Malaria, at Manfredonia, 12; at Sipontum, 30; Venosa, 32; Policoro, 98; old Sybaris, 115, 282-283; on Tyrrhenian sea-board, 241; at Foca, 283, 289; at Cotrone, 284, 291, 298; at Cosenza, 287, 291.

Malaria, votive offerings due to, 152; eliminates fair complexion, 225; propagated by deforestation, 32, 286, 287; by artificial irrigation, 241; by migrations of labourers, 284; by recent climatic changes, 285; by earthquake subsidences, 285; follows river-beds, 286; endemic for two thousand years, 283; contributes to decline of old civilizations, 290; ravages among French troops, 241, 287; spread and significance of the disease, 287, 291; methods of combating, 288; results of quinine-policy, 289.

Male selection, among Hellenic races, 209.

Malizia (cleverness), 47, 124.

Mallock, W. H., 265.

Malpica, C., 114.

Mammon, the god of emigrants, 22.

Mammone, brigand, 212.

Manfred, his infatuation for Saracens, 3; fate of his sons, 8 j) his name survives, 45.

Manfredonia, its harbour, II; burnt by Corsairs, 12; wineshops and burglaries, 15.

Manhes, General, his methods, 213, 214; at Bagnara, 242; at Serra, 293.

Manna ash, 93, 121.

Manzi, brigand, 214, 215.

Marafioti, G., 143.

Marbles, on beach at Taranto, 9!; Roman technique of cutting, 92.

Marcellinara, village, 205.

Marcellus, tomb of, 31.

Marchesato, district, 284.

Marchiano, M., 188.

Marchiano, S., 187.

Marcene, N., 243.

Marcus Aurelius, 251.

Margaret, saint, gratifying results of her autopsy, 258.

Marino, poet, 23, 169, 259.

Mariolatry, engenders effeminate saints, 259.

Marincola, L., 139.

Marincola Pistoia, D., 197.

340 Old Calabria

Mark, saint, his church at Rossano, III; displaced by St. Rosalia,

Mars, 27. 247.

Martial, 53, 80.

Martorana, C., 135.

Mary, Virgin. See Madonna.

Masci, A., 176.

Mater Domini, convent, 251.

Matera, town, 138.

Matthew Paris, quoted, 7.

"Mattino," a venal daily, 303.

Mazzara, town, 93.

Mazzella, Sc., 136.

Mazziotti, Prof. G., 183.

Meander, river, 100.

Medicines, compounded from animals, 57.

Mele, S., 53.

Melfi, town, 38.

Melito, town, 137.

Melliss, J. C., 286.

Mendicino, village, 197.

Mephitis, goddess of malaria, 32.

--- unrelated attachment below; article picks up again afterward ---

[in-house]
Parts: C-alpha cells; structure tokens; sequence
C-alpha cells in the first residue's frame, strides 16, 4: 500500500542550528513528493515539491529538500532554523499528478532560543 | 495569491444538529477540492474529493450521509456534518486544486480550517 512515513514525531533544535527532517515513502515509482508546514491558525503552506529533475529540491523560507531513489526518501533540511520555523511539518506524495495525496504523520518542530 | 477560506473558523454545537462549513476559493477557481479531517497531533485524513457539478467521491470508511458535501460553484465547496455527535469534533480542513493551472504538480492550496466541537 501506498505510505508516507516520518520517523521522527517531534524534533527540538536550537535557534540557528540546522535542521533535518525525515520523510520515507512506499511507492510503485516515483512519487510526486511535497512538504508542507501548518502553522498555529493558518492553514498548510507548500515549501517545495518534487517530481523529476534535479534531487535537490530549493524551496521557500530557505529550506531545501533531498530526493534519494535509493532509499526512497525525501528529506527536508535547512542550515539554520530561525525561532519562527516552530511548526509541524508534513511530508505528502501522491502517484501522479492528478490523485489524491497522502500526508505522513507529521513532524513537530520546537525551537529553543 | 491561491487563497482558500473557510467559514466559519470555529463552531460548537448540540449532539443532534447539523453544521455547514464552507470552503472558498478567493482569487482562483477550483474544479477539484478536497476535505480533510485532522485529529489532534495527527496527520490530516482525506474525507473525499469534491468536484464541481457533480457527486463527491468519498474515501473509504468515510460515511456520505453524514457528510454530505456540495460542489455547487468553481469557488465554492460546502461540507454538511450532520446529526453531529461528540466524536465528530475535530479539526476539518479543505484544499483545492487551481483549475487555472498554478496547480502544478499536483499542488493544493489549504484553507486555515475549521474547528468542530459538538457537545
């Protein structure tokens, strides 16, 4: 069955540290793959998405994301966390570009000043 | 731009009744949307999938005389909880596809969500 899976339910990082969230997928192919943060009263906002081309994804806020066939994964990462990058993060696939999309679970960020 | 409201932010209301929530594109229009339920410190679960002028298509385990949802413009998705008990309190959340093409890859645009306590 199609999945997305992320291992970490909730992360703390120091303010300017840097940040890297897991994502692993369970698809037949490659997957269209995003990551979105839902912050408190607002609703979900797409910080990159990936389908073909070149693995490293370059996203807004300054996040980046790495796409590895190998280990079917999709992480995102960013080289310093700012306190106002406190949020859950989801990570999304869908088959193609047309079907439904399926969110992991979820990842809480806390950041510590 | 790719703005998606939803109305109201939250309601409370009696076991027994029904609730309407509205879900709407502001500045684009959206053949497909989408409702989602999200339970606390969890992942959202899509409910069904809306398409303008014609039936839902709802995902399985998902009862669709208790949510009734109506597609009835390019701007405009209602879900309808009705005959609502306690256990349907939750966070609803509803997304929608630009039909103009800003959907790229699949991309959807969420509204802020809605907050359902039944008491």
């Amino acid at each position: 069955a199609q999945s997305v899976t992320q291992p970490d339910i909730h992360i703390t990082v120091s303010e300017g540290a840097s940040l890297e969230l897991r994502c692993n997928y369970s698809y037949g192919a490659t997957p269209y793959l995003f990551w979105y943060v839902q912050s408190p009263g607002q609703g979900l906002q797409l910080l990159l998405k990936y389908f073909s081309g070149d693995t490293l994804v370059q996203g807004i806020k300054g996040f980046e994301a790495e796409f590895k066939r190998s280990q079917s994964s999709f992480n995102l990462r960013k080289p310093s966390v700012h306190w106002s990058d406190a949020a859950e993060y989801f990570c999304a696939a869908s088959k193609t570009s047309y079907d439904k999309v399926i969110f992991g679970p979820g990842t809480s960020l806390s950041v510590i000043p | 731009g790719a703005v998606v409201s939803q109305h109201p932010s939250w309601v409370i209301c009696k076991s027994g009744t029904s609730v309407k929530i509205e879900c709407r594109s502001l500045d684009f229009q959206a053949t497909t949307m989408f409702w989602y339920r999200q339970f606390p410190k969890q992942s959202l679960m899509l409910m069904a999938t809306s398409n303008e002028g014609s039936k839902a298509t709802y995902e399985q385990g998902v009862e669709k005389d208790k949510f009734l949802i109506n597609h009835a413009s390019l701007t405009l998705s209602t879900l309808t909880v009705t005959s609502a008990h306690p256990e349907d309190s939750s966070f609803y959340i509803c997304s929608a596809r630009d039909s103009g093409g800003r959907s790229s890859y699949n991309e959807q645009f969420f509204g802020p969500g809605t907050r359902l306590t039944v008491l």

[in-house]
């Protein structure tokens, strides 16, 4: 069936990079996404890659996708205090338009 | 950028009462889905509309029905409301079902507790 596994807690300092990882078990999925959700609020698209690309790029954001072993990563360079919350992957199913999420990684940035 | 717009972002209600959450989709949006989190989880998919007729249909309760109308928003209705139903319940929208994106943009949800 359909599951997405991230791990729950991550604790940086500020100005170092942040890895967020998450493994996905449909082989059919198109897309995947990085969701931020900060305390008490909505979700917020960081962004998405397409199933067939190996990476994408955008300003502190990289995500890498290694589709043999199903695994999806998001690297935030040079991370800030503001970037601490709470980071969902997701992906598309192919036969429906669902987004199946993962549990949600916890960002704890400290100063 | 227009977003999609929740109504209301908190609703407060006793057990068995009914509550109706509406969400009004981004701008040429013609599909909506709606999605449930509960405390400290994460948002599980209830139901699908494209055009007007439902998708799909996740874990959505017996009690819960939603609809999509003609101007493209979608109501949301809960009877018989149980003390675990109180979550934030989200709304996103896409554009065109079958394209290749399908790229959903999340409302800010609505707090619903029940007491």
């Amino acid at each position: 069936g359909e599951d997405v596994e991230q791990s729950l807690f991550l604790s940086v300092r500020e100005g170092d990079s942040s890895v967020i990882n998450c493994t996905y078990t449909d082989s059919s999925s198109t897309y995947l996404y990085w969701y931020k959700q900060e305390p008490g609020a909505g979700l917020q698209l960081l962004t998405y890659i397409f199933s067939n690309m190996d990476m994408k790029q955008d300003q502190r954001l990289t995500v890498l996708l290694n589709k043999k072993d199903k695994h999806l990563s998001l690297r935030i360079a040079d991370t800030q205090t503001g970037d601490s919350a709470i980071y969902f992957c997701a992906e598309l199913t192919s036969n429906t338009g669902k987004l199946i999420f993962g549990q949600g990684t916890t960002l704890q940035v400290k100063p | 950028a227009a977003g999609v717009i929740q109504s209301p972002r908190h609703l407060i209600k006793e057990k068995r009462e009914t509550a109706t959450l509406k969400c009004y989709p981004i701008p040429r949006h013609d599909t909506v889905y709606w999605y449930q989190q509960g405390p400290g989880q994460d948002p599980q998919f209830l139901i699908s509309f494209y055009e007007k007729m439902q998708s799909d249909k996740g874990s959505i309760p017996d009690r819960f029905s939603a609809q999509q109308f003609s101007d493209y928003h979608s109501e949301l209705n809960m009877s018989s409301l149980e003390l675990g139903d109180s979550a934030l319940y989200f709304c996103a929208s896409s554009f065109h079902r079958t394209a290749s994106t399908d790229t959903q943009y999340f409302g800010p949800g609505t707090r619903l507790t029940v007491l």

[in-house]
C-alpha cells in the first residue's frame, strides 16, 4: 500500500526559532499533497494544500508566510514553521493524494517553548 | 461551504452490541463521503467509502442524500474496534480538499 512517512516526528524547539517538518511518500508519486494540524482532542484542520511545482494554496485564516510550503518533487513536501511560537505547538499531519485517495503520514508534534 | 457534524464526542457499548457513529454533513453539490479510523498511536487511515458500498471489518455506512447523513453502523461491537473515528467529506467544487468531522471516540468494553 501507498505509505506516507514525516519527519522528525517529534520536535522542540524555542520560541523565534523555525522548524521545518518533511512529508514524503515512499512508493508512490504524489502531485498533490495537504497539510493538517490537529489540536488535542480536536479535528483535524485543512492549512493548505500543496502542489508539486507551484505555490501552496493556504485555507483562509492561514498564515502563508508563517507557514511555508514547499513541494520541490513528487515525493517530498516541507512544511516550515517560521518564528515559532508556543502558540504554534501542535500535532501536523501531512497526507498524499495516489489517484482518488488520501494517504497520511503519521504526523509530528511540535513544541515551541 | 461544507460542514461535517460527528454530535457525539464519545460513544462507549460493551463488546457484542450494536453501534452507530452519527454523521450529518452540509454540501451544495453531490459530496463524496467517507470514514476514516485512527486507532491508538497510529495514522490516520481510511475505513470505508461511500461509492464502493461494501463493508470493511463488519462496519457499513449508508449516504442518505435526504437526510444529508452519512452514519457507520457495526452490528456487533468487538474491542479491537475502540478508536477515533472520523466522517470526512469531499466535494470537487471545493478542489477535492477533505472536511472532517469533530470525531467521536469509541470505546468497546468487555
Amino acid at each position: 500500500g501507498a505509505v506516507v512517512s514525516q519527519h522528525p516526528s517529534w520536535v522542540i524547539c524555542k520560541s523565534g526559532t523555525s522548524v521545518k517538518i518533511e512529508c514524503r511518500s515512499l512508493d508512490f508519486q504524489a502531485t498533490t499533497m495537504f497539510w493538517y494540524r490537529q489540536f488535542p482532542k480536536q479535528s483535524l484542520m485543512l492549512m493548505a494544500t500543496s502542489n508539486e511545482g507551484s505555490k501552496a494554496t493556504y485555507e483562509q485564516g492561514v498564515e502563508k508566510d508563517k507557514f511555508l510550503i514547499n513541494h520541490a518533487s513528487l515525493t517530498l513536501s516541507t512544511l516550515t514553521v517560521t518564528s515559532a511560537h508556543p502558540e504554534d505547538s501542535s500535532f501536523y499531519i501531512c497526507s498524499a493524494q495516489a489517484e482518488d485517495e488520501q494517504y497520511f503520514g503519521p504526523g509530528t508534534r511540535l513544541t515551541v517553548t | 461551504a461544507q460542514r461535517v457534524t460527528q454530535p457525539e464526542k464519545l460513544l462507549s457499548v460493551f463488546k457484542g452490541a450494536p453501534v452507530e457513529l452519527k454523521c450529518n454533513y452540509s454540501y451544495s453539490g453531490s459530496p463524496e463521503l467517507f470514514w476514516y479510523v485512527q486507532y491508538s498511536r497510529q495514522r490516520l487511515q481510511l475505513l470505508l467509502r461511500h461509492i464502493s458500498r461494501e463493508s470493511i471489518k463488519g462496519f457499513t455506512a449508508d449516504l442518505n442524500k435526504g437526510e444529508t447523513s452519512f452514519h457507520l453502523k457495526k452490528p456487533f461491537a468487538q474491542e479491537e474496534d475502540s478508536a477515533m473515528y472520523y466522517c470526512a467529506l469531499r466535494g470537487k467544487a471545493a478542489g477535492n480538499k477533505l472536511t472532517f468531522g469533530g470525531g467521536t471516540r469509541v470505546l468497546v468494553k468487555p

Mercer, Mr., 278.

Mercury, 26, 27.

Merenzata, river, 197.

Messapians, 65.

Messina, its Fata Morgana, 228; legend of Cola Pesce, 228-

229; public gardens, 231; effects of earthquake, 236-239. Metapontum, 119, 284, 289. Metchnikoff, E., 68. Mice, eaten as medicine, 56. Michael, saint, pre-renaissance relief of, 14; a cave-saint on

Gargano, 17; childish and emasculate character, 23-29;

affinities with older gods, 23, 26, 27; stripped of his higher

attributes, 28; a mere ghost, 29. Middle Ages, their influence upon dragon-idea, 104. Milk of the Virgin Mary, 250-251. "Millionaires" of Acri, 195; of Cotrone, 302. Milo of Croton, defeats Sybarites, 196; devoured by wolves, 222. "Milosao," Albanian rhapsodies, 190, 191. Milton, indebtedness to S. della Salandra, 160 seq.; to other

Italian poets, 169; friendship with Marquis Manzo, 168, 169;

manuscripts at Cambridge, 170; his "grand manner," 171. Minasi, A., 228.

Index 341

Minieri-Riccio, C., 160.

Misasi, N., 294.

Mistletoe, on fir-trees, 203.

Mithra, 27, 309.

Moens, Mr., captured by brigands, 214.

Moltedo, F. T., 53.

Mommsen, T., 31.

Monasterace, village, 281. [144, 215

Monasteries, develop out of hermitages, 112; refuge of brigands,

Monastic orders, competition between, 258.

Mondragone, mountain, 102. "

Monk, the Flying. See Joseph of Copertina.

Monnier, M., 215.

"Montagna del Principe," 123, 144.

Montalto, mountain, 269, 274.

Montanari, G. I., 69, 74.

Monteleone (Hipponium), town, 119, 137, 241.

Monte Nero, 217, 220.

Montorio, S., 114, 259, 264, 282.

Monumentomania, an Italian disease, 4.

Moon, superstitions regarding, 59.

Moore, John, 139.

Morality, to be expressed in physiological terms, 126.

Morano, its great age and greater filth, 128; Saracen memories,

130; its literary glories, 131, 132. Morelli, T., 177, 272. Moritz, K. P., 140. Morene, C., 67. Morosi, G., 272. Moscato, author, 135. Motor services, replace diligence, 123, 225. Mountains, Italian dislike of, 143. Movers, F. C., 56.

Mucone (? Acheron), river, 195-197. Muller, Max, 51. Miiller, Prof., 38. Munter, F., 229. Murat, 123, 213, 214. Muratori, L. A., 13, 135. Murders, due to wine-bibbing, 244, 246. Murge hills, 63, 64. Museum, of Lucera, 3; Taranto, 88; British, 119, 161, 197;

of Catanzaro, 224, 226, 316; Reggio, 236.

342 Old Calabria

Mushroom-stone, 93, 222.

Musolino, brigand, 211, 270, 272; his fate, 240; episodes of,

271, 281; a victim of inept legislation, 275, 278. Mussulman epitaph, 3. Mutilomania, an Italian disease, 83. Mythopoetic faculty, blighted by misrule, 100.

Naples, its catacombs, 25, 247; municipality and octroi-system, 34; survival of Hellenic traits at, 53; scandal of Foundling Hospital, 59; camorra, 125; corrupt police-force, 279; its daily press, 303.

Napoleon, protects trees, 218.

Nardo di Pace, village, 292.

Nasi, ex-minister, his trial, 280.

Nau, cape. See Column.

National monuments, neglected, 39.

Neaithos, river. See Neto.

Neri, Filippo, saint, 258.

Neto (Neaithos), river, 205, 206, 219, 220; wine of district, 307; change in landscape, 314.

Newspapers andpublic opinion, 277; characteristics of local,3O3~3o5.

"New York Times," on Sybaris, 116.

Nicastro, town, 241.

Niceforo, A., 252.

Nicephoras Phocas, 81, 281.

Niehbuhr, B. G., 272.

Nilus, builder-saint, 114.

Nilus, saint, 105, 108, no.

Nissen, H., 219.

Noepoli, village, 149.

Nola-Molisi, G. B., 298, 320.

Nordau, M., 74.

Normans, buried at Venosa, 38; their behaviour in Sicily, 137.

North, W., 290.

Nowairi, historian, 135.

Nutrition, its effect upon physique and morals, 125-127.

Oaks (Quercus cerris), 222.

Octroi, a mediaeval abomination, 34-36, 66, 90.